Conjunction (definition)

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  • See Conjunction (definition) for a discussion of how conjunction works in Gaelic.

Conjunction refers to two things (1) the act of linking items together and (2) the word that accomplishes such linking. In language, we can conjoin discrete elements in a sentence as long as they are constituents and are of the same syntactic category. For example, a verb can be conjoined with another verb, but not with a noun. In example (1), the sentence is ungrammatical because 'walks' is a verb whereas 'pencil' is a noun. These items are of different syntactic categories and therefore cannot be conjoined. On the other hand, when we have two verbs of the same category (example (2)), we have a perfectly grammatical sentence.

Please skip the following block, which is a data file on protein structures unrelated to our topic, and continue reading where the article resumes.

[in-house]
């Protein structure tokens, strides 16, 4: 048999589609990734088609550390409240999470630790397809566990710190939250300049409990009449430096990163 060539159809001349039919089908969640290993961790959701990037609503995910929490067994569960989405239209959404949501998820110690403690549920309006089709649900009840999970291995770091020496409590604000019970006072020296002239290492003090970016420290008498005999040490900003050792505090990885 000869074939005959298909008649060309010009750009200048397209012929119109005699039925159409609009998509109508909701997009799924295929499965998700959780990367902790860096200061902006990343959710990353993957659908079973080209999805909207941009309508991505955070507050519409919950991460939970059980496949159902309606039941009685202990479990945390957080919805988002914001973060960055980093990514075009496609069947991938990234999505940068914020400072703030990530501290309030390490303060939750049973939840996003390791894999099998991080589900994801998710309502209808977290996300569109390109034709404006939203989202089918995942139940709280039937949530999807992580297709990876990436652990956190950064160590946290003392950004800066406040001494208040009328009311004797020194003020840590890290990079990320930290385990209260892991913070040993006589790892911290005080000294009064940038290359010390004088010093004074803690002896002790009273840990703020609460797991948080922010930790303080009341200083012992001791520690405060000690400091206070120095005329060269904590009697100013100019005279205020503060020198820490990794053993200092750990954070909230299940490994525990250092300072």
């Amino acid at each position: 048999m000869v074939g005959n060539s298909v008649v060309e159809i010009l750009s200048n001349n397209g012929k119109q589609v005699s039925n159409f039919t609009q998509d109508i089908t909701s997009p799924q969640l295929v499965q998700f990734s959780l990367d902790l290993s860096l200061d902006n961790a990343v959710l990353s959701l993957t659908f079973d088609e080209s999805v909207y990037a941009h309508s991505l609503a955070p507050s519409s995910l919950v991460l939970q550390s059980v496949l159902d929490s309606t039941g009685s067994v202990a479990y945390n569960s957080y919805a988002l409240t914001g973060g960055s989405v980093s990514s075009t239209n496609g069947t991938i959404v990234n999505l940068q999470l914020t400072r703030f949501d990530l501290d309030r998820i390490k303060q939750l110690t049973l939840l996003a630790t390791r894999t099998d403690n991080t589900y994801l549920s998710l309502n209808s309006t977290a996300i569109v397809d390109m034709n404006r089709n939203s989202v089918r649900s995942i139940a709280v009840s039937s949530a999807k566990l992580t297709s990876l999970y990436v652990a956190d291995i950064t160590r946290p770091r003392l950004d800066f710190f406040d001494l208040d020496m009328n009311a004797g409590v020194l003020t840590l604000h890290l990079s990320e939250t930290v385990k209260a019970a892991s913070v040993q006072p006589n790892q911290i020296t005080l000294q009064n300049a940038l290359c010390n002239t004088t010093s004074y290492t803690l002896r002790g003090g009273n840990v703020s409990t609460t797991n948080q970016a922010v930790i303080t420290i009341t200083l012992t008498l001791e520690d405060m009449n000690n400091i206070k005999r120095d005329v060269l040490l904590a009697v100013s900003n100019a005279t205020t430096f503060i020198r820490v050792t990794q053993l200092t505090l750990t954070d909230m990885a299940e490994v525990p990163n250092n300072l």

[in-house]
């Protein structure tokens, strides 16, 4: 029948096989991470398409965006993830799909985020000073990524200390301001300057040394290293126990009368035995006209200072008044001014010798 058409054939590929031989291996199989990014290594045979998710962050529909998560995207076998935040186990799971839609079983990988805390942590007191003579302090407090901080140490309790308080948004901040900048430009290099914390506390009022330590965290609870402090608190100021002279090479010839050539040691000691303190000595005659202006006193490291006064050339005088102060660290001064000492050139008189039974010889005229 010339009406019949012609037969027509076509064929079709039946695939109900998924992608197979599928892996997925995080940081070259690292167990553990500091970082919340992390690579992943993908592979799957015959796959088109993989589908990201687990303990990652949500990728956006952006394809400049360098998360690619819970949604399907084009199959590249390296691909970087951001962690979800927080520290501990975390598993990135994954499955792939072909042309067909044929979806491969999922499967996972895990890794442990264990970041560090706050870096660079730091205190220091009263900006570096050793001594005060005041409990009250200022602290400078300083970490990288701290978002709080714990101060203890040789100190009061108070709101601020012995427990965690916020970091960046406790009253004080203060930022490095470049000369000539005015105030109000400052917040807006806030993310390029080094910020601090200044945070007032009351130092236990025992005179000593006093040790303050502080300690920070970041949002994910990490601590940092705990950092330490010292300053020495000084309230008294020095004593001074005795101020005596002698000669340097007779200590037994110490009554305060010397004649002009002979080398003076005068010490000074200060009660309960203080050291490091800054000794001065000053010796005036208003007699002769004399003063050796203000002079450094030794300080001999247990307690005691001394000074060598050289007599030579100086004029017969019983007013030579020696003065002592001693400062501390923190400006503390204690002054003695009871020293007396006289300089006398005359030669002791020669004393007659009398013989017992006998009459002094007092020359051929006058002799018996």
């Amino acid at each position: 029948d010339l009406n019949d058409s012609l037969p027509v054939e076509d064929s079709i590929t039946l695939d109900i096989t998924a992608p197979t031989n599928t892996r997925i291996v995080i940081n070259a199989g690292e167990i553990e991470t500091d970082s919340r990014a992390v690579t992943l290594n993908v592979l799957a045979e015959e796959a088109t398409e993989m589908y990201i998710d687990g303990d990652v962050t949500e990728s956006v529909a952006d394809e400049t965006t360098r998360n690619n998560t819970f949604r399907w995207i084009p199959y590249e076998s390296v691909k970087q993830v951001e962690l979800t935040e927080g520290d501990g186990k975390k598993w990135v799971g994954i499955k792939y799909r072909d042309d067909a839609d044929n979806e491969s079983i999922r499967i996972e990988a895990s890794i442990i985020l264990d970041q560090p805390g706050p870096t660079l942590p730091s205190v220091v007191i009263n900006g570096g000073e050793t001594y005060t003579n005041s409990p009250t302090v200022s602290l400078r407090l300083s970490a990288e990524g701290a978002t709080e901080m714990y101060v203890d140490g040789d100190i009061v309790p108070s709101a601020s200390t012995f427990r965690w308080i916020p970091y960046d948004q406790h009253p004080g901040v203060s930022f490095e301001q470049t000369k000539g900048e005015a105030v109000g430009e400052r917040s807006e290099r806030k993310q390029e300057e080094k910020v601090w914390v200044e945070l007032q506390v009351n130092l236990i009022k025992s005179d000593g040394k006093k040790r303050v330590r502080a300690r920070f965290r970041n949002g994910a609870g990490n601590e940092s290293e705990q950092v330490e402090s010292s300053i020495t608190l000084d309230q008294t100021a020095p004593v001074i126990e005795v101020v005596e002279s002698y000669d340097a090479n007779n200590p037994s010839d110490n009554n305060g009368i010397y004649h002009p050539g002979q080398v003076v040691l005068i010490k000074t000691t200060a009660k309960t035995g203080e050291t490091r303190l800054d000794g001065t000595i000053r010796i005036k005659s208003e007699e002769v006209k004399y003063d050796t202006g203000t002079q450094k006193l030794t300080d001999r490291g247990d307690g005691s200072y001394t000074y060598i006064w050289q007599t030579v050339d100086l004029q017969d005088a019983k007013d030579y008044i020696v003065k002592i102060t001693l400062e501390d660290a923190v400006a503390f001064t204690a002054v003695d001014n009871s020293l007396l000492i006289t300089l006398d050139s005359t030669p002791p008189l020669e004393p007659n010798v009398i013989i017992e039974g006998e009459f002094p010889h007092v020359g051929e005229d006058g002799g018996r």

1) *Bill walks and pencil.

2) Bill walks and talks.

Conjunction (The act of conjoining)

Conjunction (The linking particle)

In English you can list elements conjoined or coordinated using a comma and putting an "and" or "or" at the end:

  • John, Bill, Susan, and Fred

In Gaelic, the conjunction must be put after each conjunct:

  • Ian agus Uilleam agus Susan agus Fred.